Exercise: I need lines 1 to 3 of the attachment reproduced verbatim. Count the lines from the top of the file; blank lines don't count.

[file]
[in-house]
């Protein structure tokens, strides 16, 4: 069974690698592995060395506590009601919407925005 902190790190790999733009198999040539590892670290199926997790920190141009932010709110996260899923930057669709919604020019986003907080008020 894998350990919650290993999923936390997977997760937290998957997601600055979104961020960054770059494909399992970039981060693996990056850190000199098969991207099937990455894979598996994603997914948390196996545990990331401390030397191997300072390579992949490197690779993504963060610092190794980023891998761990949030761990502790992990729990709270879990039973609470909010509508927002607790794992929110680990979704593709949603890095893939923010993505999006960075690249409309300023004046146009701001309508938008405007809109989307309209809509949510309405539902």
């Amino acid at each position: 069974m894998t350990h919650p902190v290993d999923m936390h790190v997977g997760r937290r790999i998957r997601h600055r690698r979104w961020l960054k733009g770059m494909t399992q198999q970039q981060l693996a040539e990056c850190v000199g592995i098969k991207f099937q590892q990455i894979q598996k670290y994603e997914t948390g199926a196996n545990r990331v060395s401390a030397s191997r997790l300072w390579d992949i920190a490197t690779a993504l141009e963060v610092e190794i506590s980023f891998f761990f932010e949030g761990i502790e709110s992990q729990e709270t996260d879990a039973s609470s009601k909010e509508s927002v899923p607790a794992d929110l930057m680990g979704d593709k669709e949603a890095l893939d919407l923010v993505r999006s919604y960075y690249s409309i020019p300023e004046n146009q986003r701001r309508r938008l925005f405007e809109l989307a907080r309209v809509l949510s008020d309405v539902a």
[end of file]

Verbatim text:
[in-house]
């Protein structure tokens, strides 16, 4: 069974690698592995060395506590009601919407925005 902190790190790999733009198999040539590892670290199926997790920190141009932010709110996260899923930057669709919604020019986003907080008020 894998350990919650290993999923936390997977997760937290998957997601600055979104961020960054770059494909399992970039981060693996990056850190000199098969991207099937990455894979598996994603997914948390196996545990990331401390030397191997300072390579992949490197690779993504963060610092190794980023891998761990949030761990502790992990729990709270879990039973609470909010509508927002607790794992929110680990979704593709949603890095893939923010993505999006960075690249409309300023004046146009701001309508938008405007809109989307309209809509949510309405539902």
């Amino acid at each position: 069974m894998t350990h919650p902190v290993d999923m936390h790190v997977g997760r937290r790999i998957r997601h600055r690698r979104w961020l960054k733009g770059m494909t399992q198999q970039q981060l693996a040539e990056c850190v000199g592995i098969k991207f099937q590892q990455i894979q598996k670290y994603e997914t948390g199926a196996n545990r990331v060395s401390a030397s191997r997790l300072w390579d992949i920190a490197t690779a993504l141009e963060v610092e190794i506590s980023f891998f761990f932010e949030g761990i502790e709110s992990q729990e709270t996260d879990a039973s609470s009601k909010e509508s927002v899923p607790a794992d929110l930057m680990g979704d593709k669709e949603a890095l893939d919407l923010v993505r999006s919604y960075y690249s409309i020019p300023e004046n146009q986003r701001r309508r938008l925005f405007e809109l989307a907080r309209v809509l949510s008020d309405v539902a």